Cathay Pacific 50,000 Mile Signup Offer Ends October 31

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Cathay Pacific launched its new US credit card back in February. It’s issued by Synchrony Bank — and any mileage-earning credit card not issued by Chase, American Express, or Citibank is worth looking at.

Initially the signup bonus on the card was 25,000 points after $2500 spend within 90 days.

Two months ago they bumped the bonus to 50,000 points after $2500 spend within 90 days. The bounty went up without a concomitant increase in spend required to earn it.

Key details:

  • 2 AsiaMiles per dollar spent on CX purchases
  • 1.5 AsiaMiles per dollar on dining
  • 1.5 AsiaMiles per dollar on foreign transactions
  • No foreign transaction fees
  • Entry level Green in Marco Polo Club (Cathay Pacific’s elite status program) for one year
  • $95 annual fee


Cathay Pacific First Class

Via Doctor of Credit this offer will end October 31. So should you sign up?

The bonus is worth well more than the annual fee. However you’ll earn more miles — even more Cathay Pacific miles — with cards that earn transferable bank points.

There are two unique things about the card:

  1. The one area where spending is really interesting is the 1.5x for foreign transactions. That’s because while there are cards which can earn 1.5x airline miles on otherwise-unbonused spend, they don’t waive foreign transaction fees. So this may be a great niche card for people who travel internationally a lot (and who are spending on things other than travel or dining because those are well-bonused by other cards waiving foreign transaction fees already). It’s the only product I know that bonuses foreign spend across the board.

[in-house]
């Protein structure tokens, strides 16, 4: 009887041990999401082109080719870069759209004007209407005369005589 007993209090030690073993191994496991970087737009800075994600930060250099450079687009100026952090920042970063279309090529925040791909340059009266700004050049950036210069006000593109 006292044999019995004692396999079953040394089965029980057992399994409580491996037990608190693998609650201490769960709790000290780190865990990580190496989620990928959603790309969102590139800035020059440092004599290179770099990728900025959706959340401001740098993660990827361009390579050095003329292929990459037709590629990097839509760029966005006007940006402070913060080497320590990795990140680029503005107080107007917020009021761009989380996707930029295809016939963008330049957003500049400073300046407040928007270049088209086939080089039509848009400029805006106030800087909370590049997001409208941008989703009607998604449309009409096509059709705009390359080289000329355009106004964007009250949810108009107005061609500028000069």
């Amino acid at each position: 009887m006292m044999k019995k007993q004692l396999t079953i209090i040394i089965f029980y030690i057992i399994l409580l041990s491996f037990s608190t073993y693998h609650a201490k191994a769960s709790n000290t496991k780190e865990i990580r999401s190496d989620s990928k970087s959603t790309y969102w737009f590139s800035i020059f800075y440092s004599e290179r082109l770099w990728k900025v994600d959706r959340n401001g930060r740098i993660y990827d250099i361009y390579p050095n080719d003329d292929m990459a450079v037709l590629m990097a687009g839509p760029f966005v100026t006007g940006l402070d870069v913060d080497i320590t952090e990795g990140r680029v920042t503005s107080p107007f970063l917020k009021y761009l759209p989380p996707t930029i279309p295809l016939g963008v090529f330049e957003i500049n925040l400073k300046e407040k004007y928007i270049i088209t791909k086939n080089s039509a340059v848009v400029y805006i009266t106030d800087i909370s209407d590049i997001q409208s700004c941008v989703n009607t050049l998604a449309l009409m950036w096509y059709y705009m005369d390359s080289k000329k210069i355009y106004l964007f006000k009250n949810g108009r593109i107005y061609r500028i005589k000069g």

2. The other interesting feature is access to Cathay’s pay-in elite program.

One caution is that like Singapore Airlines, Asia Miles expire three years after you’ve earned them. You can extend miles for a fee (that isn’t generally worth it). But mere activity in an account doesn’t keep your miles active.

Cathay Pacific’s Marco Polo Club Green Tier

The card comes with Marco Polo Club Green tier for one year (renewing the base Green tier costs $100). This is potentially useful.


Cathay Pacific Business Class

You Can Top Off an AsiaMiles Account Easily

You can top off an AsiaMiles account by transferring points 1:1 from American Express Membership Rewards and from Citi ThankYou Rewards.

In fact, earning on those cards will in most cases be greater than with the Cathay Pacific card. That’s why the new Cathay Pacific card isn’t going to be the best for most of your spending. You earn more Cathay Pacific miles with American Express or Citibank, and still have the option of transferring points to other airlines of your choice.

Get the Premier Rewards Gold Card from American Express or Amex EveryDay® Credit Card and you’ll earn Membership Rewards points faster for your spend, then transfer the Membership Rewards points to Cathay Pacific or to other airlines.

Using AsiaMiles